Rufus is right as rein
PUBLISHED: 15:47 20 July 2001 | UPDATED: 10:21 03 March 2010
Rufus the horse has had a remarkable turnaround in fortunes – from a cruelty case as little more than skin and bone to being well on the way to a full recovery.
CANTERING across a field, this happy horse pauses for a second to catch up with the latest news – about himself!
Rufus is reading all about his remarkable turnaround in fortunes in The Evening Star – from a cruelty case as little more than skin and bone to being well on the way to a full recovery.
The three-year-old male horse was neglected in an Ipswich field, but will now find it hard to recognise himself from RSPCA photographs that were taken just a few months ago.
Rufus is instead enjoying a fresh start to life in Norfolk and when he isn't posing for the cameras, he happily spends his days grazing or playing in the field with his new stablemate, Lorca.
The Evening Star reported on Wednesday how Rufus had lost a considerable amount of weight after being neglected by his owner Julia Coe.
She was prosecuted at a court hearing in Ipswich for neglecting him and banned from owning horses for five years.
After being rescued by the RSPCA, Rufus was swiftly re-homed and is now living a life of luxury in Whissonsett, near Fakenham.
His new owner, Vicky Riseborough, was shocked by the photographs showing Rufus in his emaciated state, but the 25-year-old said he is getting back to full health.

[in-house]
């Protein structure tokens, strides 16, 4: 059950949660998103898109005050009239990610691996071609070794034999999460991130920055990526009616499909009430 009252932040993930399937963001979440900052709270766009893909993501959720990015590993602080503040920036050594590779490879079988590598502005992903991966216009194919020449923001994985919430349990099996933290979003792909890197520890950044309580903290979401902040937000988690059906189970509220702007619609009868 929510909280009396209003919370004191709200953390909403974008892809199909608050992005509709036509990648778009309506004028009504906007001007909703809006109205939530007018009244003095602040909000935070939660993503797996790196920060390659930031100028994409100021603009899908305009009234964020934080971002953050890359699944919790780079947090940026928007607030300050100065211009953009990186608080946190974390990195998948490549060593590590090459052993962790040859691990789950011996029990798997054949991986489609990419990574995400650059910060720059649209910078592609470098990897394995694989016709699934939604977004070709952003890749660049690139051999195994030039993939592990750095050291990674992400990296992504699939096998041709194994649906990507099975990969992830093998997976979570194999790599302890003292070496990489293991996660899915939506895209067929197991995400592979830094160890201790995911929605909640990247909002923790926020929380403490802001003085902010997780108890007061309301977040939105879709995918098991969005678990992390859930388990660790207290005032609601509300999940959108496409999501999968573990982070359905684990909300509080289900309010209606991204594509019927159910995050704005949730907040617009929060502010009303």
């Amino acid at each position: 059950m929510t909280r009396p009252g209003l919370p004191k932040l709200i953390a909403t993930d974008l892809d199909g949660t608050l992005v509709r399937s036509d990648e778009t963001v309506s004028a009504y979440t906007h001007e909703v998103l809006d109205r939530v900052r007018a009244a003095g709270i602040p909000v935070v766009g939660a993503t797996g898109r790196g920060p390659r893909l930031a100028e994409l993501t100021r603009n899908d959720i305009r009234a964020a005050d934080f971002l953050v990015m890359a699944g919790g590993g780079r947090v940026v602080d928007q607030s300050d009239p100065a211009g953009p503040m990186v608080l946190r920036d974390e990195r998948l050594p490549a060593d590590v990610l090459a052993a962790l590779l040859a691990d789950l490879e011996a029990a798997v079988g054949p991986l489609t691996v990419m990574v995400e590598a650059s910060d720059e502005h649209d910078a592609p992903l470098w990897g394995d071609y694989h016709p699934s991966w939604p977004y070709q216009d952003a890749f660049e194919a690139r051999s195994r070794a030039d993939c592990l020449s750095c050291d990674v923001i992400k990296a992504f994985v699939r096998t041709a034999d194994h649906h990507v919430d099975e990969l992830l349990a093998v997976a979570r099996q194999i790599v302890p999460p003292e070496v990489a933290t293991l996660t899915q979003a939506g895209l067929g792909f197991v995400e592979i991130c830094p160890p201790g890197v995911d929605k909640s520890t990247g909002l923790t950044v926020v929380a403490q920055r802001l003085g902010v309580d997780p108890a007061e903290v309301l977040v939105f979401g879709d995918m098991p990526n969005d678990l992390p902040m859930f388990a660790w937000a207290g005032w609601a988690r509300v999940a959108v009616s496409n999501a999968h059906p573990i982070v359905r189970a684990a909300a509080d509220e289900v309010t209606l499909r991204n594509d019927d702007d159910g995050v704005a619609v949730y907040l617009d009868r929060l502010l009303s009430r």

Miss Riseborough had been looking for a horse when she was contacted by the International League for the Protection of Horses (ILPH).
She said: "I was looking for a horse and when I saw Rufus I fell in love with him."
Miss Riseborough added that since Rufus had been in Norfolk, he had put on a lot of weight and should be fully fit in about six months time.
When he has made a complete recovery, she said he could be used in show jumping events and ridden at a nearby riding school.
She said: "He is still a bit thin on top but his mane should soon grow back completely."
Inspector Lorraine Williams of the RSPCA said it was good to see that Rufus was making progress.
She said: "Keeping a horse is not like a normal pet because they are so expensive. When people are deciding to own a horse it means they are accepting full responsibility for the horse's welfare.
"Owning a horse is a financial and time-consuming commitment.
"People should consider before embarking on purchasing a horse. They might want to consider shared ownership or loaning a horse to find out what it's all about really."
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